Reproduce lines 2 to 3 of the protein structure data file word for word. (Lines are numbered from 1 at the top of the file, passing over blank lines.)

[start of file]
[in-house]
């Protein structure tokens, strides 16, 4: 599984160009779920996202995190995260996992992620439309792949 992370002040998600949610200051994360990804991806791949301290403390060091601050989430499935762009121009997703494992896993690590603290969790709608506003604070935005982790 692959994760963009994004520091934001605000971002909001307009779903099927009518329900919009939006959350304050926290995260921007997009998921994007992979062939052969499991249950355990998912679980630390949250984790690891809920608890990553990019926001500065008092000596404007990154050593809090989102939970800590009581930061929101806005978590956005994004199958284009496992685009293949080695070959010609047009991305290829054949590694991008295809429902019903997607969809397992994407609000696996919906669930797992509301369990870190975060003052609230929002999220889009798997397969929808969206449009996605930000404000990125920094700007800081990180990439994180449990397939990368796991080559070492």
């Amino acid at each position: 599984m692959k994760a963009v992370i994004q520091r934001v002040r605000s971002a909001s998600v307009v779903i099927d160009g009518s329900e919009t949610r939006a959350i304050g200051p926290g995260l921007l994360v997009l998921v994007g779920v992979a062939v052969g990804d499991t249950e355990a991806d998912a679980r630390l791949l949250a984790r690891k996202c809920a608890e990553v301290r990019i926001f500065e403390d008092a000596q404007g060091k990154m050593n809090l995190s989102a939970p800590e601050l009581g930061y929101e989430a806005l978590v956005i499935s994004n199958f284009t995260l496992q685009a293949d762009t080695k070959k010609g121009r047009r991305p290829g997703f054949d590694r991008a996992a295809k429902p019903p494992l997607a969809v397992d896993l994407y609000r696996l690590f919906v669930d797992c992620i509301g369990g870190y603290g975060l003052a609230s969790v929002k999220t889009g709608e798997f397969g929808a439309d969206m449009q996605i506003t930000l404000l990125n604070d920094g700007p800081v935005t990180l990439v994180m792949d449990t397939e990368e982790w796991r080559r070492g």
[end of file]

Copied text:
């Protein structure tokens, strides 16, 4: 599984160009779920996202995190995260996992992620439309792949 992370002040998600949610200051994360990804991806791949301290403390060091601050989430499935762009121009997703494992896993690590603290969790709608506003604070935005982790 692959994760963009994004520091934001605000971002909001307009779903099927009518329900919009939006959350304050926290995260921007997009998921994007992979062939052969499991249950355990998912679980630390949250984790690891809920608890990553990019926001500065008092000596404007990154050593809090989102939970800590009581930061929101806005978590956005994004199958284009496992685009293949080695070959010609047009991305290829054949590694991008295809429902019903997607969809397992994407609000696996919906669930797992509301369990870190975060003052609230929002999220889009798997397969929808969206449009996605930000404000990125920094700007800081990180990439994180449990397939990368796991080559070492």
């Amino acid at each position: 599984m692959k994760a963009v992370i994004q520091r934001v002040r605000s971002a909001s998600v307009v779903i099927d160009g009518s329900e919009t949610r939006a959350i304050g200051p926290g995260l921007l994360v997009l998921v994007g779920v992979a062939v052969g990804d499991t249950e355990a991806d998912a679980r630390l791949l949250a984790r690891k996202c809920a608890e990553v301290r990019i926001f500065e403390d008092a000596q404007g060091k990154m050593n809090l995190s989102a939970p800590e601050l009581g930061y929101e989430a806005l978590v956005i499935s994004n199958f284009t995260l496992q685009a293949d762009t080695k070959k010609g121009r047009r991305p290829g997703f054949d590694r991008a996992a295809k429902p019903p494992l997607a969809v397992d896993l994407y609000r696996l690590f919906v669930d797992c992620i509301g369990g870190y603290g975060l003052a609230s969790v929002k999220t889009g709608e798997f397969g929808a439309d969206m449009q996605i506003t930000l404000l990125n604070d920094g700007p800081v935005t990180l990439v994180m792949d449990t397939e990368e982790w796991r080559r070492g």